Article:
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  1. #11

    Join Date
    Oct 2013
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    Excellent comments; please keep them coming.

    I anticipate working exclusively with the 80mm Planar for the first 6 months to a year before even considering another piece of glass. I feel like I need to learn creative discipline and proficiency with the 500CM and 80 Planar before expanding my options. At least for the time being, it seems like options #1 might be my best choice. If I'm not changing focal lengths with different lenses, I likely won't need the versatility a bellows-style shade would provide. Option #1 is especially interesting to me considering that bdial states I can use a stock lens shade with a B60 filter attached. I imagine simple will mean less distractions as I learn Hasselblad and relearn film.

  2. #12

    Join Date
    Aug 2008
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    That is correct the shade fits over the filter(s) of course you loose some shade effect as the glass pushes out but one filter is never going to be a problem. I'm sure you will enjoy they are wonderful tools.
    You will need to push to 40mm glass before the B60 is too small and up to 350mm at the other end. the 60 is "universal". Shades the same only difference is the length. So a 50mm lens shade 40668 will it on a 150mm lens, it just won't be very effective.
    Last edited by Chris Livsey; 10-31-2013 at 04:21 PM. Click to view previous post history.
    http://www.flickr.com/photos/red_eyes_man/

    Photographer not a job description - a diagnosis.

  3. #13
    RalphLambrecht's Avatar
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    Sep 2003
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    Central florida,USA
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    in my opinion, filters are one of the feww weak points of the hasselblad system. they are all terribly expensive and the Hassy filter bayonet do not always stay put very securely. Iended up with a set of Tiffen filters in Hassy mount. the price was reasonable, and they are just as good as the pricy name-brand filters. the Hassy shades have a bajonet also and work perfectly with or without the filters.
    Regards

    Ralph W. Lambrecht
    www.darkroomagic.comrorrlambrec@ymail.com[/URL]
    www.waybeyondmonochrome.com

  4. #14

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    Dec 2011
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    South Wales, UK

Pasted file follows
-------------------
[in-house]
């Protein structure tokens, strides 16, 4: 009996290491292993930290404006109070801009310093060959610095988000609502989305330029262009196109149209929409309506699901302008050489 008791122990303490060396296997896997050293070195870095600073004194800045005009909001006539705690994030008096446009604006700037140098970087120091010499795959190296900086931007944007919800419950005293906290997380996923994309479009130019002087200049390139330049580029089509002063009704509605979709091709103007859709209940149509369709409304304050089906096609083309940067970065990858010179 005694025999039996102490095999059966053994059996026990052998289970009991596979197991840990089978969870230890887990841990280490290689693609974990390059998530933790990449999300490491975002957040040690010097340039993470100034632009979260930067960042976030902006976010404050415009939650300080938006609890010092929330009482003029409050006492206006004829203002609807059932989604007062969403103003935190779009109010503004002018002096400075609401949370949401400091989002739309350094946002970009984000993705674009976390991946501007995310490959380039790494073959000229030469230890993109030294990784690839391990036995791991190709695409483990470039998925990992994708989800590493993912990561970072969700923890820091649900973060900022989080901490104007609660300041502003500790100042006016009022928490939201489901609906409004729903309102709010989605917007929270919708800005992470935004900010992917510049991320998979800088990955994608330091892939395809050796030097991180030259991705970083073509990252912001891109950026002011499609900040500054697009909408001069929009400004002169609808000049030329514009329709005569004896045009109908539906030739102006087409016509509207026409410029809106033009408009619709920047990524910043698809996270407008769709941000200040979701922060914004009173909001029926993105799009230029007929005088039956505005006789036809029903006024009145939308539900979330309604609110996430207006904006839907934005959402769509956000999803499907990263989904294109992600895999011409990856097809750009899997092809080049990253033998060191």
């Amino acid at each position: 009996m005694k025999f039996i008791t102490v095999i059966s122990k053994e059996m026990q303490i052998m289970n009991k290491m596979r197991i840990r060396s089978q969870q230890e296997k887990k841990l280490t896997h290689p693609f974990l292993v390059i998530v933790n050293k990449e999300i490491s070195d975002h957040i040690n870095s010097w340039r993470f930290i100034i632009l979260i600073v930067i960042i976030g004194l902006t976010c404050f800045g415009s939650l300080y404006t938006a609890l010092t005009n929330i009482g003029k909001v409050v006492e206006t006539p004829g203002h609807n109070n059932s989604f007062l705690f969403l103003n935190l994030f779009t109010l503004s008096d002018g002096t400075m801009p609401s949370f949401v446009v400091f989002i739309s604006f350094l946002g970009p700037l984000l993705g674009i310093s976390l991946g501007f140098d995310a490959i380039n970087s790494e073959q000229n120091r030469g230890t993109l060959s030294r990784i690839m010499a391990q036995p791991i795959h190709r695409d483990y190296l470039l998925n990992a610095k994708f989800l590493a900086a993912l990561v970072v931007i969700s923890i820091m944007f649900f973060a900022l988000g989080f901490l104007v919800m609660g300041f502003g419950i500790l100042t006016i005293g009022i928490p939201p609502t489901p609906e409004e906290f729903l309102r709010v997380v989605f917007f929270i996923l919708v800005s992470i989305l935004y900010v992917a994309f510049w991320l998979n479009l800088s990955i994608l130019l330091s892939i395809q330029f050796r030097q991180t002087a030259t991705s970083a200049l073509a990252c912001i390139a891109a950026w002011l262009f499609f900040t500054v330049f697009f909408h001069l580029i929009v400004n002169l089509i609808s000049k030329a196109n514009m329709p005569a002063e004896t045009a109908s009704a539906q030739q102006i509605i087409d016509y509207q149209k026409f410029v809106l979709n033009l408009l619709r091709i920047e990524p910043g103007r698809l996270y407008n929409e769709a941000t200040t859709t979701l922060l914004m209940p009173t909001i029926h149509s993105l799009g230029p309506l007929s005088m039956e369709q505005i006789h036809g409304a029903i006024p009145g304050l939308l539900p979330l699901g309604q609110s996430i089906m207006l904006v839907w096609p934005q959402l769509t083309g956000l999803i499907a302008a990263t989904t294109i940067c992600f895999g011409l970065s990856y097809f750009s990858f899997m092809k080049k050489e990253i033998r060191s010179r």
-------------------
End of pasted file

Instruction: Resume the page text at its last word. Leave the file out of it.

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    I struggled with this conundrum when I first acquired a Hasselblad. I ruled out a proshade as being too big and unwieldy. I bought a Bay 50 (I have the older C lenses) to 55mm adaptor and used Cokin filters but I wasn't happy with that. In the end I bought Bay 50 Hasselblad filters and hoods for my 80mm and 150mm lenses. The hoods fit onto the filter and it's a much neater solution. If I want to use a filter other than what I've got in Hasselblad fit I can use the adapter and Cokin filter instead. I also use Cokin filters on my C Distagon 50mm, but that's another story...

    Hasselblad filters are very expensive, but if you're patient you can find reasonably priced ones on Ebay sometimes. The Milo and Aroma filters tend to be cheaper than Hasselblad filters - I don't know if there's much difference in quality. I bought a Chinese Widepan hood for my 80mm. It's plastic but quite sturdy and fits perfectly.

  5. #15
    Sirius Glass's Avatar
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    Jan 2007
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    Invest in the B60 filters because they are generally higher quality and they will fit almost all the CF and newer lenses. That way one set of filters will work for all your future Hasselblad lens purchases.
    Warning!! Handling a Hasselblad can be harmful to your financial well being!

    Nothing beats a great piece of glass!

    I leave the digital work for the urologists and proctologists.

  6. #16

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    Mar 2013
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    I use options 1 and 3:

    B60 for my most used filters (Y2 and Polarizer).

    Proshade and 4x4 Lee filters for more specialized uses (ND, R25...).

    With the Proshade, you can also use B60 and 4x4 at the same time.

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